I grew into a job (or rather, a job grew around me) where I use design to help plant people to communicate with the public. My colleagues who inquire into the secrets of plants for a living do not necessarily love to address the public. In this context, design mediates between plant people and a broader audience, and I’ve always thought of my design work there as a kind of public service. Design give voice to ideas that otherwise may seem dry and obscure. Design helps shape experiences to render them readable, stimulating, and manageable.
A couple years ago, however, a colleague who felt threatened invoked the word “designer” in a way that curdled my blood. The word, which I’d always Continue reading
I picked up a book from the library last week, “The Great Neighborhood Book” by Jay Walljasper and Project for Public Spaces. Here is an excerpt discussing the origin of woonerfs:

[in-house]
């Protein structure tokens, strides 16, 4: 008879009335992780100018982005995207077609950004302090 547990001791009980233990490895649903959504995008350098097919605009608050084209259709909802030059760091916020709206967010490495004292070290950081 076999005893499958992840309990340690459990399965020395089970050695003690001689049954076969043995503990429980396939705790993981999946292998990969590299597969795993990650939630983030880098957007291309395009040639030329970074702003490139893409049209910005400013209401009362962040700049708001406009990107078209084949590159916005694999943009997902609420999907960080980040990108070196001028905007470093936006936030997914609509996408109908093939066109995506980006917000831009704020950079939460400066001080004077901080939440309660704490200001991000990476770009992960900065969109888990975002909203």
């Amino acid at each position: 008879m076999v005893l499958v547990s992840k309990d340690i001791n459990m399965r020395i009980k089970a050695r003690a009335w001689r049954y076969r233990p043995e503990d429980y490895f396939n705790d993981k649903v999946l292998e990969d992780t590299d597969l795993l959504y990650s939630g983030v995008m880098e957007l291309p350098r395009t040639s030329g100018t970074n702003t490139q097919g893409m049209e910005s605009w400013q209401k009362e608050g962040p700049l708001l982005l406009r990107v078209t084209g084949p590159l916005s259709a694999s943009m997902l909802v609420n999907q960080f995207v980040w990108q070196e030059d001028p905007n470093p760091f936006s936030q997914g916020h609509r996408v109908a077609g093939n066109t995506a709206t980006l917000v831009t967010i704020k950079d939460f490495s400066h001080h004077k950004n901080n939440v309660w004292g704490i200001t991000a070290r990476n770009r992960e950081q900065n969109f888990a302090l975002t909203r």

… residents of one neighborhood were fed up with cars racing along their streets, endangering children, pets, and peace of mind. One evening they decided to do something about it by dragging old couches and other furniture out into the roadway. They positioned these objects in such a way that cars could pass, but only if they slowed down. The police soon arrived on the scene and had to admit that this project, although clearly illegal, was a good idea. Soon the city itself was implementing similar plans of its own, called woonerfs (Dutch for “living yards”), on streets plagued by unruly motorists.
One can only imagine the response of politicians and engineers if these neighbors had meekly come to city hall to ask permission to partially block the streets. They would have been hooted right out of the building. By taking direct action, however, they saved their neighborhood and brought comfort and civility to cities around the world.